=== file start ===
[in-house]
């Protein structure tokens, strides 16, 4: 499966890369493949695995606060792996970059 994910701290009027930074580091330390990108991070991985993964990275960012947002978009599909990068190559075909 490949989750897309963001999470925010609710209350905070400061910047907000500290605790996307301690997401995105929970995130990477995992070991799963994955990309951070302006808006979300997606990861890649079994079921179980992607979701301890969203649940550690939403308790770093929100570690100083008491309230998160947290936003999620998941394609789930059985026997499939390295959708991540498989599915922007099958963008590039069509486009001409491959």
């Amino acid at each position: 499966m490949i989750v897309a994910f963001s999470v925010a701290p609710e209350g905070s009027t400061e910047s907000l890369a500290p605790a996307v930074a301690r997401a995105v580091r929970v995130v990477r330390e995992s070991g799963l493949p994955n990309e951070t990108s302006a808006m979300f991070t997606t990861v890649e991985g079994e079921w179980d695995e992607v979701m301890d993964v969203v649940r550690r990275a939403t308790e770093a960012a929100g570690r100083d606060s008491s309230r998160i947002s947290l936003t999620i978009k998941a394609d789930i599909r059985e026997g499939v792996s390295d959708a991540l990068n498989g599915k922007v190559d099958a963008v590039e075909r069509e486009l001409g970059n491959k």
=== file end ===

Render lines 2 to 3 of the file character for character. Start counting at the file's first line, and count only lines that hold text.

């Protein structure tokens, strides 16, 4: 499966890369493949695995606060792996970059 994910701290009027930074580091330390990108991070991985993964990275960012947002978009599909990068190559075909 490949989750897309963001999470925010609710209350905070400061910047907000500290605790996307301690997401995105929970995130990477995992070991799963994955990309951070302006808006979300997606990861890649079994079921179980992607979701301890969203649940550690939403308790770093929100570690100083008491309230998160947290936003999620998941394609789930059985026997499939390295959708991540498989599915922007099958963008590039069509486009001409491959």
């Amino acid at each position: 499966m490949i989750v897309a994910f963001s999470v925010a701290p609710e209350g905070s009027t400061e910047s907000l890369a500290p605790a996307v930074a301690r997401a995105v580091r929970v995130v990477r330390e995992s070991g799963l493949p994955n990309e951070t990108s302006a808006m979300f991070t997606t990861v890649e991985g079994e079921w179980d695995e992607v979701m301890d993964v969203v649940r550690r990275a939403t308790e770093a960012a929100g570690r100083d606060s008491s309230r998160i947002s947290l936003t999620i978009k998941a394609d789930i599909r059985e026997g499939v792996s390295d959708a991540l990068n498989g599915k922007v190559d099958a963008v590039e075909r069509e486009l001409g970059n491959k």